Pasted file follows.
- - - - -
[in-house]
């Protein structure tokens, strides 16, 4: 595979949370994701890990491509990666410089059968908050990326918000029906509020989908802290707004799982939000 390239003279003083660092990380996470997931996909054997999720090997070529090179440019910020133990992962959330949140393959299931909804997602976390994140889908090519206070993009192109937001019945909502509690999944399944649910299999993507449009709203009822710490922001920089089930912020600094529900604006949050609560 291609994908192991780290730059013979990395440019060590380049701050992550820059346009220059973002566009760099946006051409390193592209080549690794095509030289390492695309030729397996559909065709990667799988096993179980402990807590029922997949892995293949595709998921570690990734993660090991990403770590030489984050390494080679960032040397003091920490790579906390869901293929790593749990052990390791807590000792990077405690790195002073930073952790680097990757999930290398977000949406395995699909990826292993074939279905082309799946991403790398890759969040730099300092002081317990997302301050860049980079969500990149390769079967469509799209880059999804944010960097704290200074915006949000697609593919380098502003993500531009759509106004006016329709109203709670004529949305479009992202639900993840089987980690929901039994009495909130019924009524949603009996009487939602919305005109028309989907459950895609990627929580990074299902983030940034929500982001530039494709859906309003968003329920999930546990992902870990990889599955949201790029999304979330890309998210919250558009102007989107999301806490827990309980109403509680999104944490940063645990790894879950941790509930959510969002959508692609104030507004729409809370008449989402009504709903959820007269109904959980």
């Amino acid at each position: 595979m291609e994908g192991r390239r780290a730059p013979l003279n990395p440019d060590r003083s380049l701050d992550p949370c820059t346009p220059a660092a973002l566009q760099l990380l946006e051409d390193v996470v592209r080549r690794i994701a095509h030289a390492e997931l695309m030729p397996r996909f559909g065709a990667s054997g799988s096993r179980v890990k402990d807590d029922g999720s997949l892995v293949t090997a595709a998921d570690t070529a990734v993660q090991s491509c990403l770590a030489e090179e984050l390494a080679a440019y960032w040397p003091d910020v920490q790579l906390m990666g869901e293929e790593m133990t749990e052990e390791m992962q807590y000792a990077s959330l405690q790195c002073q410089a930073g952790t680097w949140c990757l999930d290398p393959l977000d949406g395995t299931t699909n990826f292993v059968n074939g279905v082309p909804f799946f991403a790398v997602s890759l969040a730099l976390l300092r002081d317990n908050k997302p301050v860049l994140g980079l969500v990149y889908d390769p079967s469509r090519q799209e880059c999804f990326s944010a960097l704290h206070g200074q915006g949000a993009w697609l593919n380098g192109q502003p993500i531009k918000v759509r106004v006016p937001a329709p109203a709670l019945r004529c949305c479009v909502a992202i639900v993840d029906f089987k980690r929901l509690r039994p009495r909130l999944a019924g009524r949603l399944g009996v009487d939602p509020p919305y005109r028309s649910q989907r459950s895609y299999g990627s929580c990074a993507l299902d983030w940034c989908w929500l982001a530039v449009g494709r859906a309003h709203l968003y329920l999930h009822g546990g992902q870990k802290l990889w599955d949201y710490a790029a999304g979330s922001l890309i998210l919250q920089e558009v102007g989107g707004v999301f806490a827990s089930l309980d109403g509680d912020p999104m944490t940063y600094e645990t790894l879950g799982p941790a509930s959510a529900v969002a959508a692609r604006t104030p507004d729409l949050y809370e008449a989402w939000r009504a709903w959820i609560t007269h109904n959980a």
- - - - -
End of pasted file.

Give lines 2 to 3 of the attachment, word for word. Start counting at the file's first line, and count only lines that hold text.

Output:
């Protein structure tokens, strides 16, 4: 595979949370994701890990491509990666410089059968908050990326918000029906509020989908802290707004799982939000 390239003279003083660092990380996470997931996909054997999720090997070529090179440019910020133990992962959330949140393959299931909804997602976390994140889908090519206070993009192109937001019945909502509690999944399944649910299999993507449009709203009822710490922001920089089930912020600094529900604006949050609560 291609994908192991780290730059013979990395440019060590380049701050992550820059346009220059973002566009760099946006051409390193592209080549690794095509030289390492695309030729397996559909065709990667799988096993179980402990807590029922997949892995293949595709998921570690990734993660090991990403770590030489984050390494080679960032040397003091920490790579906390869901293929790593749990052990390791807590000792990077405690790195002073930073952790680097990757999930290398977000949406395995699909990826292993074939279905082309799946991403790398890759969040730099300092002081317990997302301050860049980079969500990149390769079967469509799209880059999804944010960097704290200074915006949000697609593919380098502003993500531009759509106004006016329709109203709670004529949305479009992202639900993840089987980690929901039994009495909130019924009524949603009996009487939602919305005109028309989907459950895609990627929580990074299902983030940034929500982001530039494709859906309003968003329920999930546990992902870990990889599955949201790029999304979330890309998210919250558009102007989107999301806490827990309980109403509680999104944490940063645990790894879950941790509930959510969002959508692609104030507004729409809370008449989402009504709903959820007269109904959980």
């Amino acid at each position: 595979m291609e994908g192991r390239r780290a730059p013979l003279n990395p440019d060590r003083s380049l701050d992550p949370c820059t346009p220059a660092a973002l566009q760099l990380l946006e051409d390193v996470v592209r080549r690794i994701a095509h030289a390492e997931l695309m030729p397996r996909f559909g065709a990667s054997g799988s096993r179980v890990k402990d807590d029922g999720s997949l892995v293949t090997a595709a998921d570690t070529a990734v993660q090991s491509c990403l770590a030489e090179e984050l390494a080679a440019y960032w040397p003091d910020v920490q790579l906390m990666g869901e293929e790593m133990t749990e052990e390791m992962q807590y000792a990077s959330l405690q790195c002073q410089a930073g952790t680097w949140c990757l999930d290398p393959l977000d949406g395995t299931t699909n990826f292993v059968n074939g279905v082309p909804f799946f991403a790398v997602s890759l969040a730099l976390l300092r002081d317990n908050k997302p301050v860049l994140g980079l969500v990149y889908d390769p079967s469509r090519q799209e880059c999804f990326s944010a960097l704290h206070g200074q915006g949000a993009w697609l593919n380098g192109q502003p993500i531009k918000v759509r106004v006016p937001a329709p109203a709670l019945r004529c949305c479009v909502a992202i639900v993840d029906f089987k980690r929901l509690r039994p009495r909130l999944a019924g009524r949603l399944g009996v009487d939602p509020p919305y005109r028309s649910q989907r459950s895609y299999g990627s929580c990074a993507l299902d983030w940034c989908w929500l982001a530039v449009g494709r859906a309003h709203l968003y329920l999930h009822g546990g992902q870990k802290l990889w599955d949201y710490a790029a999304g979330s922001l890309i998210l919250q920089e558009v102007g989107g707004v999301f806490a827990s089930l309980d109403g509680d912020p999104m944490t940063y600094e645990t790894l879950g799982p941790a509930s959510a529900v969002a959508a692609r604006t104030p507004d729409l949050y809370e008449a989402w939000r009504a709903w959820i609560t007269h109904n959980a």